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WHAT'S THE SCORE?

Newsletter of the MIT Lewis Music Library

Fall 1997



Lewis Music Library, 14E-109 
Massachusetts Institute of Technology 
Cambridge, MA 02139-4307 
 
Forrest Larson, Circulation and Reserves Assistant, 
        617-253-5689, 253-0982 
Christina Moore, Sr. Assistant & Processing Assistant, 
        617-253-3974 
Peter Munstedt, Music Librarian, 
        617-253-5636 
 
Note the new kinder and gentler URL for the Lewis Music Library Home Page: 
        http://libraries.mit.edu/music 


New Acquisitions


MEET US IN THE LIBRARY

The new Lewis Music Library has become a very popular place on campus. According to statistics, use of the Lewis Library has more than doubled over the old library! From its opening on October 22, 1996 through May, 1997, the door count averaged over 2,000 people per week -- compared to approximately 900 in the old library. During that same time period, the gate count exceeded 50,000. We built it and they came! Thanks again to Cherry and Mary Emerson, the many other donors, and the present and former Associate Provosts for the Arts, Alan Brody and Ellen Harris, for making this library a reality. It is such a pleasure to study and work in this beautiful library.


ARCHITECTURAL AWARD

We have just been notified that the Lewis Music Library won first place in the "Building of the Year Awards" for the category "Spatial Planning and Interior Furnishings." This award is sponsored by the New England Real Estate Journal, the International Facilities Maintenance Association (Boston Chapter), the Association for Facilities Engineering, and Key Productions. The Lewis Music Library will be featured in the New England Real Estate Journal. MIT Design and Construction Services will receive an award at the Bayside Expo Center on October 15th.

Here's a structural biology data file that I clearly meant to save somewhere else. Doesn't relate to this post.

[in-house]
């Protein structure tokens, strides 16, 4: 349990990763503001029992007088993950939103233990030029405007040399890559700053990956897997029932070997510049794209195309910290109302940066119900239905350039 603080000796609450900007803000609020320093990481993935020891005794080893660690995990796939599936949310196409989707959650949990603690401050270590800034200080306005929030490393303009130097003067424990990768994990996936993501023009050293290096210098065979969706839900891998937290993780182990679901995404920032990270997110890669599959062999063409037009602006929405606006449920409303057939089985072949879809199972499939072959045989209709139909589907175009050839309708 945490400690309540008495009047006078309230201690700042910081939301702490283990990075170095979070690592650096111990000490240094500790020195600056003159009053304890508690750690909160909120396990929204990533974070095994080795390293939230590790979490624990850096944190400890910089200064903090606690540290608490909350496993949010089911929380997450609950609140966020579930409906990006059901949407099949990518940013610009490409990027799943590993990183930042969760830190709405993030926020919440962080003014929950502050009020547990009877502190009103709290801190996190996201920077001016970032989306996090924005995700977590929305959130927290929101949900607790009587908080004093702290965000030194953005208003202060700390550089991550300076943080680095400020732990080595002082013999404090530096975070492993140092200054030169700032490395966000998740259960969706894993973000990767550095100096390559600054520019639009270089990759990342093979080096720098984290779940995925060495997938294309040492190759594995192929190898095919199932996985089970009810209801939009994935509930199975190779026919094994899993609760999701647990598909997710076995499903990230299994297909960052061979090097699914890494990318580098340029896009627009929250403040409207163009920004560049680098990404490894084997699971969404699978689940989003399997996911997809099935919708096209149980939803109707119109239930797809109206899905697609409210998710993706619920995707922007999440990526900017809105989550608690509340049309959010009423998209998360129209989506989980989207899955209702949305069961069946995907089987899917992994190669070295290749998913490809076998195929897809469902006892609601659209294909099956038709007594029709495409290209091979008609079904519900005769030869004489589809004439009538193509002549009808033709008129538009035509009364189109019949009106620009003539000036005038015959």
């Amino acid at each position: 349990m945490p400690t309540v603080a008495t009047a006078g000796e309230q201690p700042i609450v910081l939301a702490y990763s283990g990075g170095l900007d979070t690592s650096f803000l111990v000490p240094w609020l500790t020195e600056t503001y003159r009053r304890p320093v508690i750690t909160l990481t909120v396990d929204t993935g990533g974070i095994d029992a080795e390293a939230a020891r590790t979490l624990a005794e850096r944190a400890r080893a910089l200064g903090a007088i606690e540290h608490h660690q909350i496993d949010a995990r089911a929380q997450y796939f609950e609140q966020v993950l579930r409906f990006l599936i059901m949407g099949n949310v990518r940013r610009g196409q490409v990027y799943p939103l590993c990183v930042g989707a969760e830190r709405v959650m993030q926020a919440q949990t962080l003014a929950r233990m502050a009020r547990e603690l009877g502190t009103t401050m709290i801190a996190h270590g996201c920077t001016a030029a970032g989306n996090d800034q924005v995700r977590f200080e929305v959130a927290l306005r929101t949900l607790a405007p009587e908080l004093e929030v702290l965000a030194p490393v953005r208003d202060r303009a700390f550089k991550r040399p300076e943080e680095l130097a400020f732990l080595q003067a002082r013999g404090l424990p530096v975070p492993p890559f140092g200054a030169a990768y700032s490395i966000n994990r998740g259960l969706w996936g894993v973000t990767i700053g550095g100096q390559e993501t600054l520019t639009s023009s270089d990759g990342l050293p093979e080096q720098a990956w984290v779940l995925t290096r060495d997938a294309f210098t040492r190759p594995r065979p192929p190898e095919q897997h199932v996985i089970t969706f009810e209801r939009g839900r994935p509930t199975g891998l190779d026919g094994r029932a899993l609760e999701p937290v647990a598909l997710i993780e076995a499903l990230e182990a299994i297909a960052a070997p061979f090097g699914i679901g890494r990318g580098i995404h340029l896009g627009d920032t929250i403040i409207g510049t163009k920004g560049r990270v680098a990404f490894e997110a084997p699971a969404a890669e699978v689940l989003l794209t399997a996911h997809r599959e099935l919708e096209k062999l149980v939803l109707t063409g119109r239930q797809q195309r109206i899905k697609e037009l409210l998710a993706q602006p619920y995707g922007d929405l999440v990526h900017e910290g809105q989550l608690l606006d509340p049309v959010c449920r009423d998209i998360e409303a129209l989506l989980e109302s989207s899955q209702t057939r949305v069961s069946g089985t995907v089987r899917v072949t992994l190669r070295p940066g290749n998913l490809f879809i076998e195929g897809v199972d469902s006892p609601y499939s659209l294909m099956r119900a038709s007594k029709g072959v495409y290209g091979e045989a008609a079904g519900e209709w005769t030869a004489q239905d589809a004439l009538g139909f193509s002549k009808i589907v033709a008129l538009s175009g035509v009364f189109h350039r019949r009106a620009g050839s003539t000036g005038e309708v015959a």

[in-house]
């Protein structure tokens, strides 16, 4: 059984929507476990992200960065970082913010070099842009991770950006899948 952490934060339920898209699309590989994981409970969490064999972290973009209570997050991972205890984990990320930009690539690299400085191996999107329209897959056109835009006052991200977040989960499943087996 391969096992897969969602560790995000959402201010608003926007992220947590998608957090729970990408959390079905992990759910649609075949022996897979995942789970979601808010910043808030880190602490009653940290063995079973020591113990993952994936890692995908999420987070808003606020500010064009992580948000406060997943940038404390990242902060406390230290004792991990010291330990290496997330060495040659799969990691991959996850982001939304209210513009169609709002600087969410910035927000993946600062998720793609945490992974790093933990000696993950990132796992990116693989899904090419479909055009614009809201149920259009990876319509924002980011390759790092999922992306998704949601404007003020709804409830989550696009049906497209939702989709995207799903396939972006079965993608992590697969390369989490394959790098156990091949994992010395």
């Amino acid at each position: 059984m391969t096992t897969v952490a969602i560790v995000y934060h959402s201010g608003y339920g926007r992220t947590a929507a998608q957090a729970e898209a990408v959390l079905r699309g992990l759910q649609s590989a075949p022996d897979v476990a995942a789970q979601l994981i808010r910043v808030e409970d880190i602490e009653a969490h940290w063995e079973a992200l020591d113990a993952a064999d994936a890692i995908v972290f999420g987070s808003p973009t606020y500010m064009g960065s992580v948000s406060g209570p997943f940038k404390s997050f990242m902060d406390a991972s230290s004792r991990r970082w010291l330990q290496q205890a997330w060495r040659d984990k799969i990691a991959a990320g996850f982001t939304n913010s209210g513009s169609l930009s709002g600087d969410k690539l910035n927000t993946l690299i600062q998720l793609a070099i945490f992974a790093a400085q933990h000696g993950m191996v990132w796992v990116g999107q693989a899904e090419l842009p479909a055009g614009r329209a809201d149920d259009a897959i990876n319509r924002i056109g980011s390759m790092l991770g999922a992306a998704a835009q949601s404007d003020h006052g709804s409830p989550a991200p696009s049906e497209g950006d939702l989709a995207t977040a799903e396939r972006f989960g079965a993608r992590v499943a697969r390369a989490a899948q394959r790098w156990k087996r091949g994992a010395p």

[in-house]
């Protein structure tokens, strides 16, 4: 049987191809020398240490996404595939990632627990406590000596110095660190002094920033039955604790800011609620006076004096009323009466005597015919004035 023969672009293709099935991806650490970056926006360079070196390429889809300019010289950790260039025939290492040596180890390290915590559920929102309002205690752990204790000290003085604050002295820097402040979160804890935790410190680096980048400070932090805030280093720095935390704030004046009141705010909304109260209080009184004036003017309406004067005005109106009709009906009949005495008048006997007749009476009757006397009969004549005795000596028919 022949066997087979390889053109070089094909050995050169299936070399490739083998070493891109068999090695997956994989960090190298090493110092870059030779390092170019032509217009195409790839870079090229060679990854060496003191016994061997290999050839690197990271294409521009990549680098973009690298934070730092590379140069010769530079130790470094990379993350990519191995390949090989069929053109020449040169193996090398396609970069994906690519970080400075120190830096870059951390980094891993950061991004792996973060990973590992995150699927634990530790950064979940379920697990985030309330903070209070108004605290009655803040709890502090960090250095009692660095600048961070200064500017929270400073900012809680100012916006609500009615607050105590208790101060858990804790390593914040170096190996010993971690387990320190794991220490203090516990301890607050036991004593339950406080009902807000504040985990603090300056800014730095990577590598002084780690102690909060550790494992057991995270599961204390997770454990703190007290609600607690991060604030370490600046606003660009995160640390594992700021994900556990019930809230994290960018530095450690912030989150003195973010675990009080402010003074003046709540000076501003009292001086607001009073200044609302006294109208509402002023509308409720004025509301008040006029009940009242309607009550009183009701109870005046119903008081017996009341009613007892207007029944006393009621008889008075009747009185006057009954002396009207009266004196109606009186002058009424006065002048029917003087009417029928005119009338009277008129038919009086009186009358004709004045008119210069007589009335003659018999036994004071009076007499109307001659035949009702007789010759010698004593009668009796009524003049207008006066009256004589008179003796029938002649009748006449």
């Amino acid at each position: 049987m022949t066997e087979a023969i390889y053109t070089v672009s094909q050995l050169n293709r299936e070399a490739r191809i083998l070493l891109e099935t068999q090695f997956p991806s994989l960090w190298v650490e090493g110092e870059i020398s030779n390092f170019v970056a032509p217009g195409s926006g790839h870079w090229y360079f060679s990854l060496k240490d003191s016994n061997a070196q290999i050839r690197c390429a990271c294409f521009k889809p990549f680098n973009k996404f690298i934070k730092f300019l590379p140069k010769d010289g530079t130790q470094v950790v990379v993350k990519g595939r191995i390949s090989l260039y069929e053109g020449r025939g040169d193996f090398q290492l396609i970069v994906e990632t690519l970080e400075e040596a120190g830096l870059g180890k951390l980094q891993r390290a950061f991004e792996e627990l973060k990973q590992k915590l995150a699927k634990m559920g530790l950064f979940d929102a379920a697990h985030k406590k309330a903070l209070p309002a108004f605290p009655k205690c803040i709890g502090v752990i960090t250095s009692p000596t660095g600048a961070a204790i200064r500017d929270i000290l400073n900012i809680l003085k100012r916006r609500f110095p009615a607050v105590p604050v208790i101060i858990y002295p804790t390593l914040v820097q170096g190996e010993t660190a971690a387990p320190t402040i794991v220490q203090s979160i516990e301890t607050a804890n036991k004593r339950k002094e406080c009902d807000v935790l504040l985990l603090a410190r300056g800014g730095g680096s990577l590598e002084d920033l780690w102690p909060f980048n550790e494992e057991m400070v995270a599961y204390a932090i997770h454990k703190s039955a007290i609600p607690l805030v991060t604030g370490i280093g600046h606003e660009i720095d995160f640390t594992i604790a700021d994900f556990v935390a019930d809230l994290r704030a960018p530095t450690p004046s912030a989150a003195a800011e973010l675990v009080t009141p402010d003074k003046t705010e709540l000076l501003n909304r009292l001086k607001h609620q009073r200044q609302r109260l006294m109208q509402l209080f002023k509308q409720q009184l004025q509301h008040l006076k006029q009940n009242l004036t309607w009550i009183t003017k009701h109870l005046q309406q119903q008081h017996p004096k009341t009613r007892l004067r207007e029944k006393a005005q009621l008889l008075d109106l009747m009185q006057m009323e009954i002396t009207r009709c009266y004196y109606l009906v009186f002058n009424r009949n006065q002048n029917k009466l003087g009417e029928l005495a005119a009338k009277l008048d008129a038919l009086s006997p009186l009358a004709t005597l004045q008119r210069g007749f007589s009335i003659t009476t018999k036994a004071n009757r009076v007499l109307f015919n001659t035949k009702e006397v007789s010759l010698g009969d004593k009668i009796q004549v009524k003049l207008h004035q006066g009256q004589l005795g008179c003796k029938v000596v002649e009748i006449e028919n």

WHEN THE JOURNALS COME MARCHING IN

With the library's increased shelving capacity, back issues of journals previously in storage are being returned to the library. We hope to have all titles returned by the end of the semester. This should make things much more convenient for everyone. You will also notice that the latest issues of journals have been placed in public display racks for easier access.


RILM ABSTRACTS OF MUSICAL LITERATURE -- ONLINE

RILM Abstracts is now available online through the Libraries' subscription to OCLC's FirstSearch. This bibliographic database provides thorough coverage of books, dissertations, and journal articles written about music. Access to RILM Abstracts is available to the MIT community through Athena (at Athena prompt, type add library; tfirst) or through the Web (go to the Lewis Music Library's home page at http://libraries.mit.edu/music and select databases then RILM). If you have questions about accessing RILM please ask the library staff. RILM Abstracts is also available in the Lewis Music Library on CD-ROM (MUSE) and in paper format (for those die-hard computer haters).


NEW-FANGLED CONTRAPTIONS: TECHNOLOGY PORTRAYED IN AMERICAN POPULAR SHEET MUSIC